A summary of results from the survey has been outlined below. The findings reinforce industry calls for urgent action on safety, and provide valuable insights into the views of industry – installers, suppliers, designers and certifiers. The data will help guide the ABA in our actions.
Top Five Survey Results Summary
1. Engineering & Testing Standards need clarifying / reviewing (potential code of practice to be published)
2. Certification process needs clarifying / reviewing (potential single national template to cover all balustrades, to be published to assist designers and certifiers to know they are approving a valid product)
3. Licensing Classifications & training need clarifying / reviewing (to prevent unlicensed / untrained persons installing life-saving products)
4. Education and training to builders and end users about the structural requirements and a nationally agreed engineering / certification process.
5. Clarification from State Regulators about the use of Monolithic Glass in balustrades. Is monolithic glass ‘fit for purpose’ (i.e. would the industry be considered culpable, should a person fall through monolithic glass and lose their life)?
ABA comment: These five issues were identified as requiring urgent action at a recent balustrade industry ‘Education Session’. It was important for the ABA to better understand which issue(s) should take priority so we can utilise our resources to target the areas most in need of action. We have already made progress in discussions regarding upgrading training packages and licensing classifications, and we continue to work with state and national regulators to clarify and unify standards and certification.
Q – Are there other issues that you consider of great importance to safety?
There was a very comprehensive response to this question from industry. ABA has summarised the responses below into relevant categories and topics. Some responses have been consolidated. Not all people agreed on certain issues, so you will see some conflicting opinions expressed which reinforces the need for further research and analysis.
- Regulations should not be used to favour one type of construction over another.
- AS1288 balustrade code needs to be made clearer and more up to date.
- Australia-wide design and compliance discussions to include timber, iron and glass products – including stair cases.
- Review and clarify AS1288 balustrade section – interlinking handrail interpretation and clarify the types of balustrades/fixing methods not covered in AS1288 section 7.
- AS1288 to provide references to relevant fixing standards and requirements for different materials.
- Development of a testing standard should be done for all materiel types.
- Increasing the minimum height of Balustrades to 1200mm High from FFL.
- All balustrades and stairs are required to be designed by an engineer, including fixing of balustrades and stairs and they must be installed by an appropriately licensed installer.
- Installation is a major issue within our industry.
- Licencing glaziers/ fabricators.
- Current safety levels for upholding safety and intended use of balustrade is a critical issue.
- Pool fencing being used as balustrade and products being sold through specialist retailers, suppliers and large retail chains.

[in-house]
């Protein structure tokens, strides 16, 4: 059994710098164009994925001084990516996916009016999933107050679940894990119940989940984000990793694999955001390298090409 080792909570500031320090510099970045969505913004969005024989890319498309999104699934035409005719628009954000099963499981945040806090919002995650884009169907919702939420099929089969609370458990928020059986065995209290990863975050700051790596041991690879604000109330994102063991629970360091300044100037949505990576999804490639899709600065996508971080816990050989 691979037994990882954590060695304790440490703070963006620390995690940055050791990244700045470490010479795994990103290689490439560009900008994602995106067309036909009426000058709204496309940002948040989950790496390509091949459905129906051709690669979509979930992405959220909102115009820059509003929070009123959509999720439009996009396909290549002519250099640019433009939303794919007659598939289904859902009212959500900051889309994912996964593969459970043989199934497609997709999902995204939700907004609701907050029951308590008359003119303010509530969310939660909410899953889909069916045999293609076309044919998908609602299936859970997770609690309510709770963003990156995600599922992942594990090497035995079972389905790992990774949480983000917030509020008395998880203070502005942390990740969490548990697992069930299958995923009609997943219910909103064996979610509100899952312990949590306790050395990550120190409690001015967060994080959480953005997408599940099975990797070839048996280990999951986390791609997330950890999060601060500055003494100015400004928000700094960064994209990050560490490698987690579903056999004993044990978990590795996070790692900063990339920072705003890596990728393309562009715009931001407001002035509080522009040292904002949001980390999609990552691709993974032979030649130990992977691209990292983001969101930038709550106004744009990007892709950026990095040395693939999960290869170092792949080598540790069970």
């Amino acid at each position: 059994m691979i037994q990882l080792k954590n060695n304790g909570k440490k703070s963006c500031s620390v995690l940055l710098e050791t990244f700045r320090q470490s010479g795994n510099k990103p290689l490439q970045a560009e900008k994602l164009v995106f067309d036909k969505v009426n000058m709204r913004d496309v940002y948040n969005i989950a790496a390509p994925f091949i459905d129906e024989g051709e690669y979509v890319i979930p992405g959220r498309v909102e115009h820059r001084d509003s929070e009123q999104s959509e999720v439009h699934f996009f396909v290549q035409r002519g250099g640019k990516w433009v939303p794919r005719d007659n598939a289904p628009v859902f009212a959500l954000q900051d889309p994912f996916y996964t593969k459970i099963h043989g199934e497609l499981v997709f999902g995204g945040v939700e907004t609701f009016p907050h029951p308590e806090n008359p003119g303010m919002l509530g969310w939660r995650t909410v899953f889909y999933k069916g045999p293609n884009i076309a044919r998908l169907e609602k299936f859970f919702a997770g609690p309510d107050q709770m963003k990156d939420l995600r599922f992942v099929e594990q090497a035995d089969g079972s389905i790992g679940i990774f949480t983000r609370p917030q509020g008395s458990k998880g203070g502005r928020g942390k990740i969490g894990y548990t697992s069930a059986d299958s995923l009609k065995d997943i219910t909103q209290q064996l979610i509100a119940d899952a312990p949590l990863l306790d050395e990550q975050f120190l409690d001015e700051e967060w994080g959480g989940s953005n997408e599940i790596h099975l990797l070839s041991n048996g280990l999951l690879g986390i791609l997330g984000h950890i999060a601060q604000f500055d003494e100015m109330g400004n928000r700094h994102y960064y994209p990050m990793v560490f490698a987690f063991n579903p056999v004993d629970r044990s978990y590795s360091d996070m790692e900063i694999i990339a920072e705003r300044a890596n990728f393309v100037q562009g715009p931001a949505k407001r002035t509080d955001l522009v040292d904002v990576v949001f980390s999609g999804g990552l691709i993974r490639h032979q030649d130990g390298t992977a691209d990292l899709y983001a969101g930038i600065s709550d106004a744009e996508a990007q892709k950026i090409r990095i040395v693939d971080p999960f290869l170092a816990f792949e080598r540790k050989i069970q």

- Chemical anchors are a big concern. We’re now told to design assuming concrete is cracked – reducing strength by 30%, where for years we didn’t.
- The use of EVA interlayer and the lack of information surrounding EVA.
- Clarify serviceability deflection limits for different balustrade types.
- All balustrade testing must be designed by a professional engineer and tested by a NATA Registered Structural Laboratory.
- Job-specific balustrade engineering to be done upfront before works commence.
- Balustrade designed as part of the building not an after-thought.
- Re-certify work every 2 years for commercial works, and each time a house is sold.
- As long as quality design and installation practices are ensured, re-certification every 2 year is not necessary.
- A more streamlined and easy to understand certifying process would allow them to better support these large sectors of the market.
- There is a lack of knowledge and experience of installers.
- Education about the types of glass sold for balustrade to general public and what can be used.
ABA comment: The ABA’s main purpose is to prevent injury or loss of life through balustrade failure. Since our launch in March this year, we have not only gathered valuable safety information from the industry, but also raised awareness with the wider construction sector. We are targeting balustrade suppliers and installers, but also architects, engineers and builders with our communications.
Q – Do you know of any instances of balustrade failure that have resulted in injury or death?
- Failure of glass balustrade panels on apartments in Richmond, Victoria. No injuries.
- Someone accidentally broke through a balustrade because the installer did not fix the posts off properly.
- Monolithic toughened glass failure – Riverside Centre, Brisbane Queensland. No known injuries.
- Since the new regulations requiring a handrail were released in 2010, I haven’t seen or heard of any injury or deaths. I have seen plenty of poor installations though. For example, one which didn’t comply to glazing codes and standards.
ABA comment: Survey responses revealed a real and present danger of injury or death resulting from balustrade failure. There have been many other cases, involving injury and failure, reported in the national media. Survey findings support the need for urgent action on safety, called for at the industry Forum in 2018.
ABA Media Release - Survey reveals need for urgent action on safety (May 2019)